The P1765 between Nadine and Osler is a hardwood forest and fallen leaves obscured the trail. It was hard to follow. My buddy suggested we follow the area where there was no small brush growing. It doesnít have a chance to grow so we figured it had to be the trail. This was not easy to do with the summer leaves not out. However, it worked once we figured it out. We picked up the trail enough to get through. There were other portages in that general area that were similar and once one gets the knack of following the "no brush" signs, one can keep to the trail.
Being the 1st campers in the spring is a blessing in terms of firewood. There was plenty of small debris and smaller dry wood from winter damage to make a very nice fire. Our steak was cooked over an open fire and it was fantastic.
After the next campers on the island on Laurel Lake, which I called Tear Drop Island (it reminded me of a teardrop), there will be next to no firewood available. I felt a little guilty but not much I could do.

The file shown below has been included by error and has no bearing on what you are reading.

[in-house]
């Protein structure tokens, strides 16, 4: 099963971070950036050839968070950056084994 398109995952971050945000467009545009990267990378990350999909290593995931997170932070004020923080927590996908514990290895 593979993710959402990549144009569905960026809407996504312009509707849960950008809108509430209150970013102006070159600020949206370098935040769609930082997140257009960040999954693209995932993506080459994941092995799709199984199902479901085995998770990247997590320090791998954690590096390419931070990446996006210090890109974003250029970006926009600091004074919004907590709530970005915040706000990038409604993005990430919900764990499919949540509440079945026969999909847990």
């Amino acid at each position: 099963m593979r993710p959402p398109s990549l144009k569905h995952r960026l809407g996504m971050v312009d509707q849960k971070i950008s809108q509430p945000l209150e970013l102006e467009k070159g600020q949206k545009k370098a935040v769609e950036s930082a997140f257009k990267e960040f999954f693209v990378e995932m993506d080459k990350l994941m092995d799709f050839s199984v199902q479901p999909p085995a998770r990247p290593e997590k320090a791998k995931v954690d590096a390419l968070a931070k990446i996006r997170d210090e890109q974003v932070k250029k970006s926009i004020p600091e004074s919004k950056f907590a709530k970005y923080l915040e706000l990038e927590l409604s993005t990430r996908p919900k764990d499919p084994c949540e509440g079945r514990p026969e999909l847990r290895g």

As for the land locked campsites, folks will have to travel further inland to get firewood. I imagine it is the same every year.
For the first night we had Subway sandwiches with us. We'd stopped on the road for a kick-ass brunch then pick up subs. Worked for us.
The second night, we had the best steak money can buy. They were already seasoned and frozen at home and were now thawed and ready to cook. The remaining ice was available for drinks.
The dinners for days 3 & 4 were pre-packaged food from MEC. We had beef stroganoff. It was very good. The turkey with mashed potatoes was a hassle.
Day 5 was dinner on the road. I strongly recommend Long Shotís Sports Cafe in Deep River. Try their fahitas and apple pie with caramel & ice cream. FANTASTC!
Throughout the trip, breakfast was Breakfast Bars and lunch was Power Bars. We donít stop to cook during the day while traveling.
Our drink was Rum and Vodka with Nestea Crystals with water.We use the water purification drops to treat our water.